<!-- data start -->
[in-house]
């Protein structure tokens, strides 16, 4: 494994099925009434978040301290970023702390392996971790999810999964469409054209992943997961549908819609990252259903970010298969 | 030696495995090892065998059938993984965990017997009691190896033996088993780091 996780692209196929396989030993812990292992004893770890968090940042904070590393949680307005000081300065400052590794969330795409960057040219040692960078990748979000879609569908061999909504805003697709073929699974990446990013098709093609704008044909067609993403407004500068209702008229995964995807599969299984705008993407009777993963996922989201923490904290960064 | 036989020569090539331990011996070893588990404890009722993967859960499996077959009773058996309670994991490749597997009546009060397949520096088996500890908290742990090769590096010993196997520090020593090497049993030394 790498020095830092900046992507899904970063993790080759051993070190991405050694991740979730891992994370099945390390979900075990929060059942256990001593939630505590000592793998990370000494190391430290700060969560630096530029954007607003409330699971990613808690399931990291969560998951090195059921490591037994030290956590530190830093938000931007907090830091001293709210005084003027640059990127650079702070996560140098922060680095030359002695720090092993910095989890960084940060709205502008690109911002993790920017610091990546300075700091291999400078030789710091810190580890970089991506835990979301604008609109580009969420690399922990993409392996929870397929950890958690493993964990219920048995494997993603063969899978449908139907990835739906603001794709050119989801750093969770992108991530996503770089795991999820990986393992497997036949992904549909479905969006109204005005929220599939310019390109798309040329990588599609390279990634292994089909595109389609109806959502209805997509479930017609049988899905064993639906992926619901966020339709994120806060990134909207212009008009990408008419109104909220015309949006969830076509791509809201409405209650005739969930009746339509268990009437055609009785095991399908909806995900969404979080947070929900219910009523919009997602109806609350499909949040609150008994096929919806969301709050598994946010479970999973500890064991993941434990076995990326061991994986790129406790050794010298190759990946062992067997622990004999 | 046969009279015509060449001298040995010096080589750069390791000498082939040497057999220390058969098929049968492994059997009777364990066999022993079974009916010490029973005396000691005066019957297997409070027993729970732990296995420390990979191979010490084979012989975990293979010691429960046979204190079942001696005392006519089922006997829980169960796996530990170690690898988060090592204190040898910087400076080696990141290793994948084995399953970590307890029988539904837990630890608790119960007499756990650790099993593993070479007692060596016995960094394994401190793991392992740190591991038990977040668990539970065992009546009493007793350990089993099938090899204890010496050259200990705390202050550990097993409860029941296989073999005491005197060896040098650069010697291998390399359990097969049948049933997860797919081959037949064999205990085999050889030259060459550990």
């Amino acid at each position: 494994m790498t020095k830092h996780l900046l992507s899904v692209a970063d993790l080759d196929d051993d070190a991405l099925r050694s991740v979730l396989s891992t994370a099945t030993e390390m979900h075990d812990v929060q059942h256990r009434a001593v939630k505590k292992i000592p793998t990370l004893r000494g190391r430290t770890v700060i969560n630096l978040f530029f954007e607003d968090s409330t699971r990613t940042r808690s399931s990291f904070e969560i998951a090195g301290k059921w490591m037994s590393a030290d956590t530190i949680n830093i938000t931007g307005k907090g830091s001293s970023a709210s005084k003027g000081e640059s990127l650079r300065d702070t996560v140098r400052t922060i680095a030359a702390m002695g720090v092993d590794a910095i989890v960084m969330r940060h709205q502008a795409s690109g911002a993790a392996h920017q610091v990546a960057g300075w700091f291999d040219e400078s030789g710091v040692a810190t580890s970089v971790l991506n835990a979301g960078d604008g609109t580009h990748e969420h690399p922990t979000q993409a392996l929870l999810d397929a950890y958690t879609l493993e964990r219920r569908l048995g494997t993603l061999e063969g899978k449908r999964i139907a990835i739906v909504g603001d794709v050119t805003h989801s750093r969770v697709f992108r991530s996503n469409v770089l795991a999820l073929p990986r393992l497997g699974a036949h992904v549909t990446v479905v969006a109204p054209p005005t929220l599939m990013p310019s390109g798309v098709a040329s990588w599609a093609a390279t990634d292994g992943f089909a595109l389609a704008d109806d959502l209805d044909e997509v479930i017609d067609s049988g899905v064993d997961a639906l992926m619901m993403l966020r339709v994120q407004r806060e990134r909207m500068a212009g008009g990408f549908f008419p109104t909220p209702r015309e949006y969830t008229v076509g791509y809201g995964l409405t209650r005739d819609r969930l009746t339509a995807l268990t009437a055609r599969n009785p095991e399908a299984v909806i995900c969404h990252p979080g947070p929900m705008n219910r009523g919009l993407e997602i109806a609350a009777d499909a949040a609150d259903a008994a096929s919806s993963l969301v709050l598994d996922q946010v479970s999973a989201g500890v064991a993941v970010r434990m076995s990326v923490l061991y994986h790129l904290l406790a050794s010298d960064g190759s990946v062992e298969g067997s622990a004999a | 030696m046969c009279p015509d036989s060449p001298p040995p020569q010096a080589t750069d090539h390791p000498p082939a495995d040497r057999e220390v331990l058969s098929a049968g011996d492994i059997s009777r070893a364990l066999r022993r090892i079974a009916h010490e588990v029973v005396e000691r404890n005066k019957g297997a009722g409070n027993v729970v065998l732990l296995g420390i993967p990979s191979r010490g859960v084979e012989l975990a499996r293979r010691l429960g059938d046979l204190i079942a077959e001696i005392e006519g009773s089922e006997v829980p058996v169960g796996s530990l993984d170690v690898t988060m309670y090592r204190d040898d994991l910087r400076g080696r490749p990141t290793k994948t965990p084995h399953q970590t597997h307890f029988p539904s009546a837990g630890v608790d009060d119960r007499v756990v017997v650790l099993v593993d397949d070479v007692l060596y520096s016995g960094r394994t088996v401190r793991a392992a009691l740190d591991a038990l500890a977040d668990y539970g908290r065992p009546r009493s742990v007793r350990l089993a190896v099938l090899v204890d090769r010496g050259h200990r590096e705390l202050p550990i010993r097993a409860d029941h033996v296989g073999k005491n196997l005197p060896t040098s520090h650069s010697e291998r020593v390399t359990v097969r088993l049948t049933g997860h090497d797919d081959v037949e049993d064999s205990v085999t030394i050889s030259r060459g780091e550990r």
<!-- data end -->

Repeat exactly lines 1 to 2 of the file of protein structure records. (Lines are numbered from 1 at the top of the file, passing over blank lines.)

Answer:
[in-house]
């Protein structure tokens, strides 16, 4: 494994099925009434978040301290970023702390392996971790999810999964469409054209992943997961549908819609990252259903970010298969 | 030696495995090892065998059938993984965990017997009691190896033996088993780091 996780692209196929396989030993812990292992004893770890968090940042904070590393949680307005000081300065400052590794969330795409960057040219040692960078990748979000879609569908061999909504805003697709073929699974990446990013098709093609704008044909067609993403407004500068209702008229995964995807599969299984705008993407009777993963996922989201923490904290960064 | 036989020569090539331990011996070893588990404890009722993967859960499996077959009773058996309670994991490749597997009546009060397949520096088996500890908290742990090769590096010993196997520090020593090497049993030394 790498020095830092900046992507899904970063993790080759051993070190991405050694991740979730891992994370099945390390979900075990929060059942256990001593939630505590000592793998990370000494190391430290700060969560630096530029954007607003409330699971990613808690399931990291969560998951090195059921490591037994030290956590530190830093938000931007907090830091001293709210005084003027640059990127650079702070996560140098922060680095030359002695720090092993910095989890960084940060709205502008690109911002993790920017610091990546300075700091291999400078030789710091810190580890970089991506835990979301604008609109580009969420690399922990993409392996929870397929950890958690493993964990219920048995494997993603063969899978449908139907990835739906603001794709050119989801750093969770992108991530996503770089795991999820990986393992497997036949992904549909479905969006109204005005929220599939310019390109798309040329990588599609390279990634292994089909595109389609109806959502209805997509479930017609049988899905064993639906992926619901966020339709994120806060990134909207212009008009990408008419109104909220015309949006969830076509791509809201409405209650005739969930009746339509268990009437055609009785095991399908909806995900969404979080947070929900219910009523919009997602109806609350499909949040609150008994096929919806969301709050598994946010479970999973500890064991993941434990076995990326061991994986790129406790050794010298190759990946062992067997622990004999 | 046969009279015509060449001298040995010096080589750069390791000498082939040497057999220390058969098929049968492994059997009777364990066999022993079974009916010490029973005396000691005066019957297997409070027993729970732990296995420390990979191979010490084979012989975990293979010691429960046979204190079942001696005392006519089922006997829980169960796996530990170690690898988060090592204190040898910087400076080696990141290793994948084995399953970590307890029988539904837990630890608790119960007499756990650790099993593993070479007692060596016995960094394994401190793991392992740190591991038990977040668990539970065992009546009493007793350990089993099938090899204890010496050259200990705390202050550990097993409860029941296989073999005491005197060896040098650069010697291998390399359990097969049948049933997860797919081959037949064999205990085999050889030259060459550990």